(director: Ray Taylor; screenwriter: Joseph O’Donnell; cinematographer: Ernest W. Miller; editor: Hugh Wynn; music: Walter Greene; cast: Lash La Rue (Cheyenne Davis), Al. ‘Fuzzy’ St. John (Fuzzy Jones), Mary Maynard (Kay Grant), Brad Slaven (Tom Grant), George Chesebro (Big Jim Kirby), Lee Morgan (Dan Clark), Rohn Gibson (Henchman Pete), Dee Cooper (Henchman Hank), Roy Butler (Sheriff), George DeNormand (Jeff Harper); Runtime: 53; MPAA Rating: NR; producer: Jerry Thomas; Eagle-Lion; 1947)

“The thin story hardly seemed worth telling.”

Reviewed by Dennis Schwartz

Routine B Western directed by Ray Taylor and written by Joseph O’Donnell. The hero, dressed in all black and wielding a bullwhip, is the Cheyenne Kid (Lash La Rue) and his comic relief sidekick is Fuzzy Jones (Al. ‘Fuzzy’ St. John). They’ve been summoned to Kingston by Cheyenne’s friend Tom Grant over a range war between Big Jim Kirby (George Chesebro) and Jeff Harper (George DeNormand). For some inexplicable reason Kirby is buying up all the ranches by forcing them to sell and has employed a number of gunslingers to carry out his orders. Later it’s learned the reason is that the railroad plans on coming through, which will increase property values.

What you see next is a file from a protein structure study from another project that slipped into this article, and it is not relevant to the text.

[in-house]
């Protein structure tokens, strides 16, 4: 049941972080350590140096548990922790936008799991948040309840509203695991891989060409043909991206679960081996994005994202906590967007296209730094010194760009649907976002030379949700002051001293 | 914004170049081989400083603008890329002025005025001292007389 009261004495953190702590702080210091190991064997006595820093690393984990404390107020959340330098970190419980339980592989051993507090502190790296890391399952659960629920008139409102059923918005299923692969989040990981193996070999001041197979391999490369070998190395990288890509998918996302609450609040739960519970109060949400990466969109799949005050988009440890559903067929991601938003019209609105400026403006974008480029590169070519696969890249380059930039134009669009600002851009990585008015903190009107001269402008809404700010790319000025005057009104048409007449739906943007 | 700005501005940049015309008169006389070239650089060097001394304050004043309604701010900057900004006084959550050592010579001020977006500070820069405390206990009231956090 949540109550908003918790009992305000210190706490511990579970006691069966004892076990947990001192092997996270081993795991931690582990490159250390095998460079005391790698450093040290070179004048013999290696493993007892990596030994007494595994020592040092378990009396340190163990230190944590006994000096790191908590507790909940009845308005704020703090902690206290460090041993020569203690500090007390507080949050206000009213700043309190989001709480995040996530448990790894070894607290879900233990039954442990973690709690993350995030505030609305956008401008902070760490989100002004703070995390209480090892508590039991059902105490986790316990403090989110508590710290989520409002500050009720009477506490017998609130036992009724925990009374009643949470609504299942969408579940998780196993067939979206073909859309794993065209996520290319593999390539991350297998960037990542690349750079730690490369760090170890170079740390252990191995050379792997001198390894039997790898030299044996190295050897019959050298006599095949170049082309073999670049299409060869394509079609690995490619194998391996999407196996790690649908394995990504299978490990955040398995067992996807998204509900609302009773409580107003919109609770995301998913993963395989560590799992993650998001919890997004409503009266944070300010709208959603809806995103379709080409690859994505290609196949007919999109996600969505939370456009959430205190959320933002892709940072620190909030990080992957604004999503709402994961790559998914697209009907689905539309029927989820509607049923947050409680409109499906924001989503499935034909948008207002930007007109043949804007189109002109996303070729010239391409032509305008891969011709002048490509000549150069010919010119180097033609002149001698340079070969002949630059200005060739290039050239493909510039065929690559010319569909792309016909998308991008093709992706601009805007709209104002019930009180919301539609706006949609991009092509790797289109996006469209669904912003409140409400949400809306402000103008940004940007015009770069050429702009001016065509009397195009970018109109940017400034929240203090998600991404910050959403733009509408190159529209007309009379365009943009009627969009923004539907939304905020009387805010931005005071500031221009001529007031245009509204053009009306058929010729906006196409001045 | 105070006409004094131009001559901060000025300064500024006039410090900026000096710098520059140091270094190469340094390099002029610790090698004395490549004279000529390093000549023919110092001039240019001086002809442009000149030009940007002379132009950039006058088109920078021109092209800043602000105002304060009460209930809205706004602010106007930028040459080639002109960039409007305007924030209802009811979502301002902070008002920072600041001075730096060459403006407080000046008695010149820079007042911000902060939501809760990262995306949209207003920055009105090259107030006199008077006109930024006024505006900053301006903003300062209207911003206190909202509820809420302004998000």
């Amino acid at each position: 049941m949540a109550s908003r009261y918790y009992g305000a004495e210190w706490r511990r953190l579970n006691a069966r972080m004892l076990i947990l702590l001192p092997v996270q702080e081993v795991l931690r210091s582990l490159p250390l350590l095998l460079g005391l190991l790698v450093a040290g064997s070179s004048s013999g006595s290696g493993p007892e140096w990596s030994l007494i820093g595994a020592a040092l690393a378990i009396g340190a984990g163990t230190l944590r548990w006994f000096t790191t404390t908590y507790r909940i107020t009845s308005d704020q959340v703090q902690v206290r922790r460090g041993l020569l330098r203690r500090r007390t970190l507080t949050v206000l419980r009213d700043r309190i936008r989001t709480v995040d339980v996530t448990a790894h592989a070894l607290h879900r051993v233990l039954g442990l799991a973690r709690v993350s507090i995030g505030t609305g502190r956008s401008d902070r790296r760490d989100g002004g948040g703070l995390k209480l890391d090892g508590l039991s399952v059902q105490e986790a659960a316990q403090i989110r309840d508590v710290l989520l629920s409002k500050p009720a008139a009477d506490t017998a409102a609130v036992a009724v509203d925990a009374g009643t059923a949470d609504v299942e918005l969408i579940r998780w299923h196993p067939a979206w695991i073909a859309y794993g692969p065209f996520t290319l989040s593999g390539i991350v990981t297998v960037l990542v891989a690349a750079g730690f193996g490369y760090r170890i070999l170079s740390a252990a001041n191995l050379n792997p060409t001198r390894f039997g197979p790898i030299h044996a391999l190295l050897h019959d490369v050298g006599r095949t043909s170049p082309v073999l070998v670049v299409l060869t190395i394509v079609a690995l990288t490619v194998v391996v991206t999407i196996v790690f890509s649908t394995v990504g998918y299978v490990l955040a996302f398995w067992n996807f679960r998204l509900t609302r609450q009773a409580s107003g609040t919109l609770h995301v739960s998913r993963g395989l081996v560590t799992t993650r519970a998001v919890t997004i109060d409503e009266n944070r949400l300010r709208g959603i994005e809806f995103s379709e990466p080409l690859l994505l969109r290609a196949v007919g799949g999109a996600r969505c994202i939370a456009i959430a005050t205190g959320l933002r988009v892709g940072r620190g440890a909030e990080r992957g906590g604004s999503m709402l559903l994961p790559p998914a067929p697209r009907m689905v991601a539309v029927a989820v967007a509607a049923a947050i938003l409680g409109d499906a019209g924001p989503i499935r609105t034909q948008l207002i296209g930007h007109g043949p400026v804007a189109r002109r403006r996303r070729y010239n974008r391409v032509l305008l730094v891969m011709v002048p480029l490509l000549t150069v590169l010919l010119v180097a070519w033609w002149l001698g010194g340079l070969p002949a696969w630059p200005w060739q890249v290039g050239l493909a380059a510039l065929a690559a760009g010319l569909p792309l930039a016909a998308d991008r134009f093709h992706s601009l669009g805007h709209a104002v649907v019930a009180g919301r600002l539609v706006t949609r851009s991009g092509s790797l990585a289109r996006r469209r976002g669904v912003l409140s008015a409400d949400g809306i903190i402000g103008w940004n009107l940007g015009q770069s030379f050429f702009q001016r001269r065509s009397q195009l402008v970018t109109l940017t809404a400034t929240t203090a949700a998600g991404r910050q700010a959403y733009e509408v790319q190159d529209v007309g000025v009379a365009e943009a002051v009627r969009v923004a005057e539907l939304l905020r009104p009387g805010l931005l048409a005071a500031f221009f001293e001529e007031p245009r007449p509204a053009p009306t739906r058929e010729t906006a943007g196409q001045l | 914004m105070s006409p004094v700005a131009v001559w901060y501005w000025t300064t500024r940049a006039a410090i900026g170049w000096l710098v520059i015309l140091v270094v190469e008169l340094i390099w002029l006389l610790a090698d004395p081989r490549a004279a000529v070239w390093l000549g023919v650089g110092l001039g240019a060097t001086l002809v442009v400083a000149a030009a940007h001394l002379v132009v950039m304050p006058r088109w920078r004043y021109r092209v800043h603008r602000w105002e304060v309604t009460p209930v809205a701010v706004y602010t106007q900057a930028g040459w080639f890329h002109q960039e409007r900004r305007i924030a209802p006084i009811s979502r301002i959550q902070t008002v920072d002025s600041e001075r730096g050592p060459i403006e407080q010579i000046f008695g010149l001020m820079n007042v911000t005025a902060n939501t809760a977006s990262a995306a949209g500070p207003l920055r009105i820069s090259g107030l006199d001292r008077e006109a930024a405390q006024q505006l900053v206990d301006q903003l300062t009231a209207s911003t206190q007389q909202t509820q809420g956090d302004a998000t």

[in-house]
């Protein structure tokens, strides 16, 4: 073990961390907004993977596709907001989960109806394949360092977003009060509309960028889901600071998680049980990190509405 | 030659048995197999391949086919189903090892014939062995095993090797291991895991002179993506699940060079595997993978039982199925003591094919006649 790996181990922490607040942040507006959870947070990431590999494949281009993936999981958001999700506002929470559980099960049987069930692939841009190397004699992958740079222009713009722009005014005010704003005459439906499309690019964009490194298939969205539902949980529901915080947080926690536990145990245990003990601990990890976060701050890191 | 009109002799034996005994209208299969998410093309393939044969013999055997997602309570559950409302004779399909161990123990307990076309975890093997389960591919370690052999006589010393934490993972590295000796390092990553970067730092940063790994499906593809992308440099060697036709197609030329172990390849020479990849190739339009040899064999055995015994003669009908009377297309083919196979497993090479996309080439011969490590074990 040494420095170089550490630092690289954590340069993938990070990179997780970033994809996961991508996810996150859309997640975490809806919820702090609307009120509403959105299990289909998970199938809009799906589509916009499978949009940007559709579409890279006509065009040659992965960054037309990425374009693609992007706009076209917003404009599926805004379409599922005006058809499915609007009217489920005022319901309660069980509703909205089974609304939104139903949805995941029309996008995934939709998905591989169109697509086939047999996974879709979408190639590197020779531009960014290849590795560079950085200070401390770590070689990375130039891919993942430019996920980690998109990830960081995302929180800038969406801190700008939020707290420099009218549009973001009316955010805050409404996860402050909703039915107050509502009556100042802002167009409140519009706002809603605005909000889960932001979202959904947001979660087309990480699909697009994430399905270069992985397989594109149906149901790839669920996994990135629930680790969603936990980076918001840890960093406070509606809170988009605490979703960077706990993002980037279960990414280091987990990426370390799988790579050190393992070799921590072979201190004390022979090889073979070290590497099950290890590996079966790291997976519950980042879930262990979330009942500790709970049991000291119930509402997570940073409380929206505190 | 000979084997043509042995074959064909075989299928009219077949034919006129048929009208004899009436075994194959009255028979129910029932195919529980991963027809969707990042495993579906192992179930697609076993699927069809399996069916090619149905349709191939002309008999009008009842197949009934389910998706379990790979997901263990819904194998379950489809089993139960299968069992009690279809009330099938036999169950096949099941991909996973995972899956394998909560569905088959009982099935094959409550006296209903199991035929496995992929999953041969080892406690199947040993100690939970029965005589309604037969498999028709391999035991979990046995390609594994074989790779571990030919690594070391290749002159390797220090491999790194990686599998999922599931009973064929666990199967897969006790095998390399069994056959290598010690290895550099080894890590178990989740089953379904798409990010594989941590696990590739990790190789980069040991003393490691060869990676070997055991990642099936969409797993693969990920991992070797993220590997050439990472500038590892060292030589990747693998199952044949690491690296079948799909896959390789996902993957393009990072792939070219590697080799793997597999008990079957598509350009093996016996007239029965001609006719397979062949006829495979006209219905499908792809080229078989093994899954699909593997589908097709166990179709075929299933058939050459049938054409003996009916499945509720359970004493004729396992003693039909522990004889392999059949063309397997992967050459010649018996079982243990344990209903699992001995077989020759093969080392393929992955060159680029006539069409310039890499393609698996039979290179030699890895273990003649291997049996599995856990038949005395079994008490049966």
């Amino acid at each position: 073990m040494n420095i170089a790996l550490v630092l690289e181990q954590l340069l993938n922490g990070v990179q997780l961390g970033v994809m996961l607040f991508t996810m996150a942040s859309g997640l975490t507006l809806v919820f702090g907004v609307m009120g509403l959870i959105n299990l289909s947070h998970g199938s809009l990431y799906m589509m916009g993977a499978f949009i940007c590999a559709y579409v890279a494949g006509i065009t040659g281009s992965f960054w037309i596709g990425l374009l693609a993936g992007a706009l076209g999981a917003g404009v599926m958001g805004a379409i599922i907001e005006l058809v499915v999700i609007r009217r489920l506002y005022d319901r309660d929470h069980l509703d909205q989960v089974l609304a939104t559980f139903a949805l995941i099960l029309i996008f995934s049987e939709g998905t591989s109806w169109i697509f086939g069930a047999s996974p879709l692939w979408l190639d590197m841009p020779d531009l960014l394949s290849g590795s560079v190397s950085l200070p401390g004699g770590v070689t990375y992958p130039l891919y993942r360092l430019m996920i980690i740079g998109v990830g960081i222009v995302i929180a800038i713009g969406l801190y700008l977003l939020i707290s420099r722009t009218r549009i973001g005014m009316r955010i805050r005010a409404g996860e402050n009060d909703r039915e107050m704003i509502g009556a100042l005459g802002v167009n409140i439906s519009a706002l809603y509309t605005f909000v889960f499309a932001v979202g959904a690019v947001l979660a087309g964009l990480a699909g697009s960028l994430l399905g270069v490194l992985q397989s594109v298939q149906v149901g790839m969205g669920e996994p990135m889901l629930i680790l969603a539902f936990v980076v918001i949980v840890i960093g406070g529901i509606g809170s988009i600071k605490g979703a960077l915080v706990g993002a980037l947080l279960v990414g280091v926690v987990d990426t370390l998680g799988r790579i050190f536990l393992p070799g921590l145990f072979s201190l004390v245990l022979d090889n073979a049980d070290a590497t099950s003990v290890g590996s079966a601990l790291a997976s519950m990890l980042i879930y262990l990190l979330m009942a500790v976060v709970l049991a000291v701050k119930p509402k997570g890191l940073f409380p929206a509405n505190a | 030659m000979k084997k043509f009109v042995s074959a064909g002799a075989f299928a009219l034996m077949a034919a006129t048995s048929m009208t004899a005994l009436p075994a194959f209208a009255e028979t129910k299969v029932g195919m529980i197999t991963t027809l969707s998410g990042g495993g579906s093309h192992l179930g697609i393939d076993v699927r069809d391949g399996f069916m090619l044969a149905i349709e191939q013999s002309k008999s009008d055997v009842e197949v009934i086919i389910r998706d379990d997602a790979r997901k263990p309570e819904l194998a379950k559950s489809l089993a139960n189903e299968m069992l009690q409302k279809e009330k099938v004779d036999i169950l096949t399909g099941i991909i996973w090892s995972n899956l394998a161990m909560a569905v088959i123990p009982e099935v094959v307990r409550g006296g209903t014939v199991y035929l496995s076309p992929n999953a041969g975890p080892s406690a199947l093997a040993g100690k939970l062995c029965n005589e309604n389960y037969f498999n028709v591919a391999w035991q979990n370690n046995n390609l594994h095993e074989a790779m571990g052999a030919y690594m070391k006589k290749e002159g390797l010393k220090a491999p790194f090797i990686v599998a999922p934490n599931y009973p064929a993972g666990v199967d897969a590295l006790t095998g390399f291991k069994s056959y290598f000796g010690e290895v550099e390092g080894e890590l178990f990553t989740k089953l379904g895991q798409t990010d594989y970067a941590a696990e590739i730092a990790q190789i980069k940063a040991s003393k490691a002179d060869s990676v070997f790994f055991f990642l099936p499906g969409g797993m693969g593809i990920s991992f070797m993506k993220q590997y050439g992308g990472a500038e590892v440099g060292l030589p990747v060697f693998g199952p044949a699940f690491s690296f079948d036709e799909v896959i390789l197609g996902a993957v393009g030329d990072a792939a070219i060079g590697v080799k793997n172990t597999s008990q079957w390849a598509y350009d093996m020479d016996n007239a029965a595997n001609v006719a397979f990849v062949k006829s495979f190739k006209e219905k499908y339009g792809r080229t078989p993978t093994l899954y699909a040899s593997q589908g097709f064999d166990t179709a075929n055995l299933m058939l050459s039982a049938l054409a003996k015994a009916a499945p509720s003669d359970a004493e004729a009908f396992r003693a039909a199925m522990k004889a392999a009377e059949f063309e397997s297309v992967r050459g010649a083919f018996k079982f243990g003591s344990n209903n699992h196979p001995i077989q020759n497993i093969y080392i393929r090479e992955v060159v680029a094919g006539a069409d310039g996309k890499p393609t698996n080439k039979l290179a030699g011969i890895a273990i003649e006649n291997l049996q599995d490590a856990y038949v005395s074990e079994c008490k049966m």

The film opens as two of Kirby’s henchmen force the sheriff (Roy Butler) to let loose two of Kirby’s hired gunmen. The ranchers caught in the middle, such as Dan Clark (Lee Morgan), are worried about losing their ranches. Tom and his sister Kay have enough money not to sell and their property is the most valuable since it holds the property rights, but there’s a lot of pressure put on them by Kirby to sell.

Clark and the other ranchers arrest Kirby’s men and by pooling the reward money they have enough not to foreclose. When Fuzzy transports the money back to them he’s ambushed on the trail, as Kirby’s men have inside info. Fuzzy loses the money and develops amnesia after he’s thrown from his horse while fleeing. But he filled the money bag with newspaper strips and hid the money before overtaken.

In the climactic scene Fuzzy recovers from his amnesia and the good guys bring the bad guys to justice and save the ranchers. The thin story hardly seemed worth telling.

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